Scuf Vantage 2 Review: A Customizer's Dream That Comes With a High Price

It's difficult to revolutionize the gaming world these days, but Scuf has managed to do just that with its line of customized controllers, and the latest iteration of their new line is the Vantage 2. The Vantage 2 refines and builds upon the original Vantage's paddle system and customization options while also expanding the ease of use regarding those options with a streamlined companion app, which lets you switch between numerous profiles. It's hard not to be impressed at the sheer amount of options at your disposal with the Vantage 2, but all those options come at a premium price point, and not everyone will identify the same value.

First and foremost you'll notice how sleek and modern the Vantage 2 looks. The core model is stylish, even without additional colors or accessories, and it's astounding at times at just how many buttons and options Scuf managed to fit into one controller. Scuf incorporates the typical four face buttons with options and share buttons angled at the top, as well as the two triggers and bumpers, but there are also four paddles on the back and one additional mini bumper on either side of the controller, and both the paddles and the side bumpers are completely reprogrammable.

Perhaps even more impressive is how easy it is to swap button layouts and profiles. The Vantage 2 accomplishes reconfiguring through a switch towards the bottom of the controller, and the process is straightforward and immediate. You flip the switch, hit the button you wish to assign, and then the button or paddle you wish to assign it to. Flip the switch back and it's done, and you can do so on the fly with quickness and ease. It makes the process of trying to find the perfect layout for you a breeze, and the app only ups the ante.

(Photo: ComicBook)

Thanks to the app you can assign up to 15 profiles to your controller, and you'll definitely want to do this. Going from an RPG like The Witcher 3 or Godfall to something like Tomb Raider or Uncharted to a sports franchise like WWE 2K20 or NBA 2K20 will mean lots of switching back and forth between button layouts, and the app is streamlined and straightforward, meaning you're just a few button presses away from remapping everything to your liking.

That said, there is an issue with the app in that it is only available for PC, so if you have a Mac or do most of your app using through mobile devices like iOS or Android, you're out of luck and are unable to take advantage of this extremely useful part of the controller. When you're talking about a $170 controller, that makes a big difference, so just know that going in.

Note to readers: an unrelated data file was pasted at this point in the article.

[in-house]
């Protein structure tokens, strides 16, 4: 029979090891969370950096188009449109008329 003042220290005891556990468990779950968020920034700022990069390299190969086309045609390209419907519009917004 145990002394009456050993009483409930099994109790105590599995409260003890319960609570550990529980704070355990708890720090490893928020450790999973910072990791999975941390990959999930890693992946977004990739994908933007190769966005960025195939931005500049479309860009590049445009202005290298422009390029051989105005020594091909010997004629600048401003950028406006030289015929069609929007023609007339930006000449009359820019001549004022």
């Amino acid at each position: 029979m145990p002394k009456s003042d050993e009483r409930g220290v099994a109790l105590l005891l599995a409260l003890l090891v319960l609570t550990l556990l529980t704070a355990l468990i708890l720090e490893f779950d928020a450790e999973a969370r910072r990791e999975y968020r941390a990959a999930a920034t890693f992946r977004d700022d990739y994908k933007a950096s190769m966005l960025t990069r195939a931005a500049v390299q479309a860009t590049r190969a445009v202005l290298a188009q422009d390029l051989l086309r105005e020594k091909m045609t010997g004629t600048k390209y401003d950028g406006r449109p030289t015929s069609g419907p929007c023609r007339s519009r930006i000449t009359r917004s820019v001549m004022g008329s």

The customization doesn't stop there though, as, like other Scuf controllers, the Vantage 2 allows you to switch out the D-pad, the twin sticks, and even the triggers, truly catering itself to your feel and playstyle. As someone who prefers the Xbox thumbstick layout, this was a dream, and getting to switch out the thumbsticks (I prefer concave for movement and domed for camera) and triggers (I prefer the longer triggers) was a big part of the controller's appeal.

(Photo: ComicBook)

Once you get everything the way you like, it's time to actually play, and this is where your mileage will vary. Having four extra paddles and two side buttons presents a variety of possibilities, but you might need to dig a bit to find the one that makes your gaming experience better than the standard setup. The paddles are very responsive, but, at times, having one assigned to a priority button like X doesn't quite feel as responsive as just hitting the X button. Some of that is muscle memory, obviously, but even after a while using the new setup, it still didn't feel like second nature, and I found myself accidentally hitting the face buttons in dire situations.

Don't get me wrong here: depending on the game, you'll definitely see some improvement by remapping, but it never feels like you couldn't live without it, and some will see the price point as too high for something that isn't essential. To me, the value is there, but it's not because of the extra buttons. The value here is having an Xbox style controller layout on a PlayStation 4 and being able to cater the controller to my comfort and style, with the added bonus of the button mapping and profile managing app.


The core model costs $169.95 and the wireless model costs $199.95, and that's a rather high price. I kept my controller plugged in, for the most part, so it would be the $169.95 model for me. That said, its a judgment call on if I will get enough use out of the paddles to really justify the purchase, and that's something you really need to evaluate before going all in. If you're really willing to change up how you play games and rebuild your routine, this might just be the controller for you, but if not, the price might be too steep.

Rating: 3 out of 5